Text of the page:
13 Heather Prendergast, MD, FACEP Cerebrospinal Fluid (CSF) CSF secretion and reabsorption balanced when CSF pressure < 150mm H20CSF secretion and reabsorption balanced when CSF pressure < 150mm H20

14 Heather Prendergast, MD, FACEP Opening Pressure Normal: mm H 2 O (obese patients up to 250mm H 2 0 Normal: mm H 2 O (obese patients up to 250mm H 2 0 Elevated: Suggest increased intracranial pressures (>250 mm H 2 0) Elevated: Suggest increased intracranial pressures (>250 mm H 2 0) Mass lesion (neoplasm, hemorrhage, infection) Mass lesion (neoplasm, hemorrhage, infection) Overproduction of CSF Overproduction of CSF Defective Outflow Mechanics Defective Outflow Mechanics

15 Heather Prendergast, MD, FACEP CSF Composition Color Color Clear and colorless Clear and colorless Turbid Turbid 200 WBCs or 400 RBCs 200 WBCs or 400 RBCs Grossly Bloody Grossly Bloody 6000 RBCs 6000 RBCs

16 Heather Prendergast, MD, FACEP CSF Composition Cells Cells Acellular ( up to 5 WBCs and 5 RBCs) Acellular ( up to 5 WBCs and 5 RBCs) More than 3 polymorphonuclear leuckocytes (PMNs) abnormal More than 3 polymorphonuclear leuckocytes (PMNs) abnormal

17 Heather M. Prendergast, MD, MPH CSF Pleocytosis CSF pleocytosis – 10 white blood cells/µL, corrected for CSF red blood cells using a ratio of 1 WBC per 500 RBCs

18 Heather M. Prendergast, MD, MPH Clinical Prediction Rule for Identifying Children With Cerebrospinal Fluid Pleocytosis at Very Low Risk of Bacterial Meningitis JAMA. 2007;297:52-60.

19 Heather M. Prendergast, MD, MPH CSF Pleocytosis & Bacterial Meningitis Score Criteria: – positive CSF Gram stain – CSF absolute neutrophil count (ANC) 1000 cells/µL – CSF protein 80 mg/dL – peripheral blood ANC>10,000/µL – history of seizure before or at presentation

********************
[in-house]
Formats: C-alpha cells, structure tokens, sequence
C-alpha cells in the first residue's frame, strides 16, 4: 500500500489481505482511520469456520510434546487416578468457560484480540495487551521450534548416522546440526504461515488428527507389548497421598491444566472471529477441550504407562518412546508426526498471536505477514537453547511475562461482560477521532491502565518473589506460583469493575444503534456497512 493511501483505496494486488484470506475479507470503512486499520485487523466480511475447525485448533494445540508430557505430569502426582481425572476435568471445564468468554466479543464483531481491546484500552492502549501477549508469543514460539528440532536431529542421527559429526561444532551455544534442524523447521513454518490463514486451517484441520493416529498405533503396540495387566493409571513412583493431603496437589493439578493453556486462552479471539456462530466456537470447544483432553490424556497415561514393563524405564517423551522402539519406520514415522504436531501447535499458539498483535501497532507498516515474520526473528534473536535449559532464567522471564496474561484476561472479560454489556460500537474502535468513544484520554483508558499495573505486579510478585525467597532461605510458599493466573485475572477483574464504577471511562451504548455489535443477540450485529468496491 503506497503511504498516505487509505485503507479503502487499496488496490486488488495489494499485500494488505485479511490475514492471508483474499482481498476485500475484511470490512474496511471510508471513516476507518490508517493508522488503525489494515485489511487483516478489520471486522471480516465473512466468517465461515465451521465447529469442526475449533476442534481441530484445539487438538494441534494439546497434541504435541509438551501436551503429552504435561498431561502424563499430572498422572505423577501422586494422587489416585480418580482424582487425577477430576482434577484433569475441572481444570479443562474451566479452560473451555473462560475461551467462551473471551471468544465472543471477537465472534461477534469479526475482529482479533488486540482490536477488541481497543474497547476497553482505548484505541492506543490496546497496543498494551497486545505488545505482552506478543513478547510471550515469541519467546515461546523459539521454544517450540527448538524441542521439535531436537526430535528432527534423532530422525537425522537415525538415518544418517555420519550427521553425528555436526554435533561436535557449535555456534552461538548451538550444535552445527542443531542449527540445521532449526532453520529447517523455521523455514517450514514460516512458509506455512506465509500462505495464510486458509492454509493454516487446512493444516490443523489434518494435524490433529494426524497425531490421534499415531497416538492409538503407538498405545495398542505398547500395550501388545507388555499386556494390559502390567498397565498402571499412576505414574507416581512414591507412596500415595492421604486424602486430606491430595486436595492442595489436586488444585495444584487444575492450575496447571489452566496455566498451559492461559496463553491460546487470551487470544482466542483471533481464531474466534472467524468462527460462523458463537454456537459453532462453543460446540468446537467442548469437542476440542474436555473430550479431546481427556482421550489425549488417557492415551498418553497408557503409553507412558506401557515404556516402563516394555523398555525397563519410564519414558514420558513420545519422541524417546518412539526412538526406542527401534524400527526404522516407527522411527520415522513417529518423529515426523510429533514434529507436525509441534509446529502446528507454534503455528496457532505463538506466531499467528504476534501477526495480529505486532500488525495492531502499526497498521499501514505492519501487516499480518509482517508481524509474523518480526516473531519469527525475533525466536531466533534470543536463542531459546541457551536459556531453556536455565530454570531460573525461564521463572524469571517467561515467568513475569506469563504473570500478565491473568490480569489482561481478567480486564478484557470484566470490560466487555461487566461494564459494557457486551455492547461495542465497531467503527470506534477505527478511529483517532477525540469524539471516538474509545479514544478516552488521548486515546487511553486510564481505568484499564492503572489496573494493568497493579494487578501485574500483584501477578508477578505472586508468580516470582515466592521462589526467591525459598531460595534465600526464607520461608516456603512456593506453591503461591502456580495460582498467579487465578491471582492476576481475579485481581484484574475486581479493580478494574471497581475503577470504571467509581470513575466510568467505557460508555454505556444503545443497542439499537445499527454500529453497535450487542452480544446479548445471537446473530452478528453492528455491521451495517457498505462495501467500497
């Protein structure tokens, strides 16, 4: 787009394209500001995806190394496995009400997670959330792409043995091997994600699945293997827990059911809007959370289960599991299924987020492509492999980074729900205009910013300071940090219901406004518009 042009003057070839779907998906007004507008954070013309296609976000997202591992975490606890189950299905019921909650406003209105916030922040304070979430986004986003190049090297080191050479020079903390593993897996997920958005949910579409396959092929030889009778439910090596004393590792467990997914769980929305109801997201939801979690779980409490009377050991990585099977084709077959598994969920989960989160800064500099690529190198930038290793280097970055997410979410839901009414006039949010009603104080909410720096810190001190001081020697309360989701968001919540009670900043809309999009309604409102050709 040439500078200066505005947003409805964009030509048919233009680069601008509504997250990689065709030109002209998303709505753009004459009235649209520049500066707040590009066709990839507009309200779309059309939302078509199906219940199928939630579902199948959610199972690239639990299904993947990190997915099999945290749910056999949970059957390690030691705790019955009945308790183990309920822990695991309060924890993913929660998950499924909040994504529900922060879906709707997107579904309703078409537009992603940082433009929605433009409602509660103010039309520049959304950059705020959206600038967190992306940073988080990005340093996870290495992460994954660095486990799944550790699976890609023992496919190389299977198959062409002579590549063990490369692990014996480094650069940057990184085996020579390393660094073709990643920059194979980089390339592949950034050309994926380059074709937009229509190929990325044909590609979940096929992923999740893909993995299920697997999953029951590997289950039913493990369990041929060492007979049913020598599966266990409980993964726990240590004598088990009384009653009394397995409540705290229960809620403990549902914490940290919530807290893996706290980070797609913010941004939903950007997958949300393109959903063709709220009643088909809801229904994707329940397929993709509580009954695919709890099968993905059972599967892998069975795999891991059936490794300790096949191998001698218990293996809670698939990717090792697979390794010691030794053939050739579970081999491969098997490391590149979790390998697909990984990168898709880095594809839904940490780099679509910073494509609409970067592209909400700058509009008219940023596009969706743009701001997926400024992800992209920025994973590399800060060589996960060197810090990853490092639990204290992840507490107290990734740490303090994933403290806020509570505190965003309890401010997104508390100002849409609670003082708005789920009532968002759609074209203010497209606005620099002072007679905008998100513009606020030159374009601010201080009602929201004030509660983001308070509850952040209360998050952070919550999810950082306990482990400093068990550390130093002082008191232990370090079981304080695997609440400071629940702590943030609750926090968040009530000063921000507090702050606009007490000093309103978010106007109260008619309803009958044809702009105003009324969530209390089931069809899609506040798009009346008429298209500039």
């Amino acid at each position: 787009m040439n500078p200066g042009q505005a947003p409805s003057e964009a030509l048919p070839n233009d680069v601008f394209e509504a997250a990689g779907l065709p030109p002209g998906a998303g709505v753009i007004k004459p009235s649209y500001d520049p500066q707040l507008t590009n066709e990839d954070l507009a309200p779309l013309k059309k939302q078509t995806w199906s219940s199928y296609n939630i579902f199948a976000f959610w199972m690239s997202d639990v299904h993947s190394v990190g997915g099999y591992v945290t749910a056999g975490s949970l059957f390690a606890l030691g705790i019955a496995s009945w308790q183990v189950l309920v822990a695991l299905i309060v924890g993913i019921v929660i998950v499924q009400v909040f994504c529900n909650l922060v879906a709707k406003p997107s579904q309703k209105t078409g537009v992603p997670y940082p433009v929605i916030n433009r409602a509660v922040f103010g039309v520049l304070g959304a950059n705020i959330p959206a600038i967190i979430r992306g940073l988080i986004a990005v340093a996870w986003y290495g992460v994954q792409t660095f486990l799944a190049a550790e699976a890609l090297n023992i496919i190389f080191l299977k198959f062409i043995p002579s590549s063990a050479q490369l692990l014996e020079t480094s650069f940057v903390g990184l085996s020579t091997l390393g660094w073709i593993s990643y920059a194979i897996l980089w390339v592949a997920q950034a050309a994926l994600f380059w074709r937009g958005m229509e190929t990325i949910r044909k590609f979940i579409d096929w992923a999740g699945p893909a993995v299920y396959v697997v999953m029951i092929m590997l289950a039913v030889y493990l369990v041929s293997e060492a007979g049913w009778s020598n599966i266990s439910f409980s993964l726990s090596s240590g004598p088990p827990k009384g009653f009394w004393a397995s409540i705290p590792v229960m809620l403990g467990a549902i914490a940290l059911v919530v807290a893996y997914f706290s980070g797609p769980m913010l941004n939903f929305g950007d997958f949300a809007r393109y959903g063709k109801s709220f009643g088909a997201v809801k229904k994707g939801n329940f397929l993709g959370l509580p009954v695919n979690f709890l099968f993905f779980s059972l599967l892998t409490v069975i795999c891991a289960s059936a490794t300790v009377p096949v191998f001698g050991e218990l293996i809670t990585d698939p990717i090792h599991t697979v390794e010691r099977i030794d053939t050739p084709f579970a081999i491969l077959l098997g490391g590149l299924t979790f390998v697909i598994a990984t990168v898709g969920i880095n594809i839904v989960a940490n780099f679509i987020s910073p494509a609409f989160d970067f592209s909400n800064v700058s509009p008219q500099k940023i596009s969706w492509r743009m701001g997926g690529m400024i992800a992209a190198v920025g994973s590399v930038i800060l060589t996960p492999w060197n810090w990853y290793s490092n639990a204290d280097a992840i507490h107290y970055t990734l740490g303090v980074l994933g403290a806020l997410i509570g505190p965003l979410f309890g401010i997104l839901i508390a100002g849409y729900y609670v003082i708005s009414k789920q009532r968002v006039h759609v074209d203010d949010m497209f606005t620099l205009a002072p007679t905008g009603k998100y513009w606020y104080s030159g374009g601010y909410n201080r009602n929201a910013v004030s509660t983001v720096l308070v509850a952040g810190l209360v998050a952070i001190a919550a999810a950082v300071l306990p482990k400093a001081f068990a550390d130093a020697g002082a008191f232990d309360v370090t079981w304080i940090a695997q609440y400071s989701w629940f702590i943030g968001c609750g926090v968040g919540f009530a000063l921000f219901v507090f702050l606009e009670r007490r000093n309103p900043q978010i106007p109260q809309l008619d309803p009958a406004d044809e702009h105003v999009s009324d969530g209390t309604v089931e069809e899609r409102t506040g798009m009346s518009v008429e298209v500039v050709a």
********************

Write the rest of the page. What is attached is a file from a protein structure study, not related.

20 Heather M. Prendergast, MD, MPH Copyright restrictions may apply. Nigrovic, L. E. et al. JAMA 2007;297: Patient Flow Diagram, Including the Classification Performance of the Bacterial Meningitis Score

21 Heather M. Prendergast, MD, MPH Traumatic Tap Accidental trauma to a capillary or venule Increases both RBCs and WBCs in CSF If peripheral WBC normal subtract 1 WBC for every 500 RBC

22 Heather M. Prendergast, MD, MPH Xanthochromia Rapid lysis of RBC in the CSF Results of breakdown of hemoglobin Begins to appear 2-4 hours after RBCs enter subarachnoid space Persists for 2-4 weeks

23 Heather M. Prendergast, MD, MPH Calculating Predicted CSF WBC count Predicted CSF WBC count/microL = CSF RBC count X (peripheral blood WBC count ÷ peripheral RBC count)

24 Heather M. Prendergast, MD, MPH Validation of Prediction Calculation in Adults 720 patients –CSF WBC count >10X predicted value Positive Predictive Value 48% for Bacterial Meningitis –CSF WBC count < 10X predicted value Negative Predictive Value 99% for meningitis

25 Heather M. Prendergast, MD, MPH Validation of Prediction Calculation in Children 92 children –CSF WBC count >10X predicted value 28/30 children (93%) bacterial meningitis 57 children –CSF WBC count < 10X predicted 100% for predicting the absence of meningitis